Stall warning systems could be the key to preventing avoidable plane crashes
Richmond Hill, Ontario — In its investigation report (A19O0089) released by the Transportation Safety Board of Canada (TSB) identified that a loss of power and subsequent aerodynamic stall led to a collision with terrain near Hawk Lake, Ontario in 2019.
On 11 July 2019, a float-equipped de Havilland Beaver aircraft (DHC-2), operated by Hawk Air as an air taxi (Canadian Aviation Regulations Subpart 703), departed from the Hawk Junction Water Aerodrome, Ontario. Shortly after takeoff, during the initial climb out, just past the northeast end of Hawk Lake, the aircraft crashed in a steep nose-down attitude, severing a power line immediately before impact, and coming to rest next to a hydro substation. Both occupants were fatally injured.
The investigation found that the aircraft likely departed with the fuel selector set to the rear tank position, which did not contain sufficient fuel for departure. As a result, the engine lost power due to fuel starvation during the initial climb. After a loss of power at low altitude, a left turn was likely attempted in an effort to either return to the departure lake or head toward a more desirable location for a forced landing. During the turn, an aerodynamic stall occurred, causing the aircraft to enter a spin and subsequently impact terrain.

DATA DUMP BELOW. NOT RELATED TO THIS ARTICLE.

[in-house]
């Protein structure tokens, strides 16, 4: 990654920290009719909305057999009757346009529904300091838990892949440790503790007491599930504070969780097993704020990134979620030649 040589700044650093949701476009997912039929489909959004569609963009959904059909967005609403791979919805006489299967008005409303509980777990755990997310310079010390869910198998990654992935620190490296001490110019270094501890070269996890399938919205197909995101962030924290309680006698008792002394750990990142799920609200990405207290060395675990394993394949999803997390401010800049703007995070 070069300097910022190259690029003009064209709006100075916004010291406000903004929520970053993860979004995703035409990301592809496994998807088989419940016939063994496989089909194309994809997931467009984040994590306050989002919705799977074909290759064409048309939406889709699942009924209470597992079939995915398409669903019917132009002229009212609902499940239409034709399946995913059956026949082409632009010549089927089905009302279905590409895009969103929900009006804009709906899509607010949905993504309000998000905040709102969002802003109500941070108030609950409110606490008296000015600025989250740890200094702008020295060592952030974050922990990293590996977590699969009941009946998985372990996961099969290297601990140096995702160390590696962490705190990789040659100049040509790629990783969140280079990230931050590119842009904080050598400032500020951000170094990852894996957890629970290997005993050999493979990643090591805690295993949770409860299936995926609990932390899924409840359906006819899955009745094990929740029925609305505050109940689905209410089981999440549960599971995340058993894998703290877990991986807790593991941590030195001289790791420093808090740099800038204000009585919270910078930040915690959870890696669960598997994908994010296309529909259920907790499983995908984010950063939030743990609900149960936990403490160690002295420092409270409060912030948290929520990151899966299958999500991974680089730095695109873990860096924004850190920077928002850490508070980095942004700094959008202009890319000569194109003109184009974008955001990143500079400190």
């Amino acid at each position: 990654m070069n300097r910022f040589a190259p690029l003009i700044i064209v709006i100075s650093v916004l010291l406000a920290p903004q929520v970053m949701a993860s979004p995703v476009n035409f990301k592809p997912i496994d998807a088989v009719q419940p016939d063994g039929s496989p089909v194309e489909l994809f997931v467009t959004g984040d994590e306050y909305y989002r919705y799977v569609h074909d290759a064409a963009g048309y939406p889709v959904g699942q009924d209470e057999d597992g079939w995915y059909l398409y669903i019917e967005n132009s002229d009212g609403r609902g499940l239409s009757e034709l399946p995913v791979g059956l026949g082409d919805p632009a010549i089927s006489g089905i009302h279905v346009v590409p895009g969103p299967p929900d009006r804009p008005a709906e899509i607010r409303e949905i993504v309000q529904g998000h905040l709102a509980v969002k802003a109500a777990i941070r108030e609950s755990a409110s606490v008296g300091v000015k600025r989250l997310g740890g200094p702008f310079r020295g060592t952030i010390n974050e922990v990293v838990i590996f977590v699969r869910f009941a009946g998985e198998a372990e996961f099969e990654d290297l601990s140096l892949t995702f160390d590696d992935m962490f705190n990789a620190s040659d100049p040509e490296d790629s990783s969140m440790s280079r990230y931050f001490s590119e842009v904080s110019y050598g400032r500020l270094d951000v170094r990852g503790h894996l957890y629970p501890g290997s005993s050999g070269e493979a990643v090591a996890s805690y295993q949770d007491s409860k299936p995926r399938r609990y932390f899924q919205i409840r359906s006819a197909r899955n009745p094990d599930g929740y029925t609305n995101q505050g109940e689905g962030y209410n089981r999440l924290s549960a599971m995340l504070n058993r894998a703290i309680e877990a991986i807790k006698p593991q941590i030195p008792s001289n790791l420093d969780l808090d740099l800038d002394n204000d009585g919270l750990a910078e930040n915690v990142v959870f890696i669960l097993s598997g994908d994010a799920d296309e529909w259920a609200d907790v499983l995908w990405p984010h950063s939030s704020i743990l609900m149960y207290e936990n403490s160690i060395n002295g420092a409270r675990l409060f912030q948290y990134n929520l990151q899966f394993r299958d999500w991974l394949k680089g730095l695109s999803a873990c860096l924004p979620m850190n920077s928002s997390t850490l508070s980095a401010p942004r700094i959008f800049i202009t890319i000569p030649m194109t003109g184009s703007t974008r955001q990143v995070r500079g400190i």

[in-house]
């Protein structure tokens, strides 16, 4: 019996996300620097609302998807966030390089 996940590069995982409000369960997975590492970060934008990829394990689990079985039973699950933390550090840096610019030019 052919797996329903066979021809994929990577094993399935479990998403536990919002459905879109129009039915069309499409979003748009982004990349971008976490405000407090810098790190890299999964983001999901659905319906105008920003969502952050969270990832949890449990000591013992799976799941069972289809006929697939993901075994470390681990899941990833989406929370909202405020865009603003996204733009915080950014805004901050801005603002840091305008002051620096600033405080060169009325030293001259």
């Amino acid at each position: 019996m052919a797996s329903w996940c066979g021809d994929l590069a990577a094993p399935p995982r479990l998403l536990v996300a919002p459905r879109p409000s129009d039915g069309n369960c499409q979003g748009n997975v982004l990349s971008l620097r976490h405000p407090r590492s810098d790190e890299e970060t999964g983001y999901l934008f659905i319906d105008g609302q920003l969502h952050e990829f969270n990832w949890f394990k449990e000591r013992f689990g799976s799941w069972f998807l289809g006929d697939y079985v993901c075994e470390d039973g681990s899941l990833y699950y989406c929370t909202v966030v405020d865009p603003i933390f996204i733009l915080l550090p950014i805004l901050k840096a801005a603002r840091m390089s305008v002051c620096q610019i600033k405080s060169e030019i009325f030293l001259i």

The investigation also determined that, if aircraft are not equipped with a stall warning system, pilots and passengers who travel on these aircraft will remain exposed to an elevated risk of injury or death as a result of a stall at low altitude.
This safety issue is not new to the TSB. In October 2013, the Board issued a safety concern regarding the lack of a stall warning system in DHC-2 aircraft. In 2017, a Board recommendation called on the Department of Transport to require all commercially operated DHC-2 aircraft in Canada to be equipped with a stall warning system.
Transport Canada has since completed a study on the issue and concluded that it will not require all commercially operated DHC-2 aircraft in Canada to be equipped with a stall warning system; as such, the risks associated with this safety deficiency remain.
The investigation also found that, if air-taxi training requirements do not address the various classes of aircraft and operations included in the sector, there is a risk that significant type-, class-, or operation-specific emergency procedures will not be required to be included in training programs. Further, if seasonal air operators conduct recurrent training at the end of the season rather than at the beginning, there is a risk that pilots will not be as familiar with required emergency procedures at the start of each flying season.
Following the occurrence, Hawk Air added more emphasis to its training for engine failures during critical phases of flight. Hawk Air has also made it mandatory for pilots and passengers to use both the lap strap and the shoulder harness for all operations.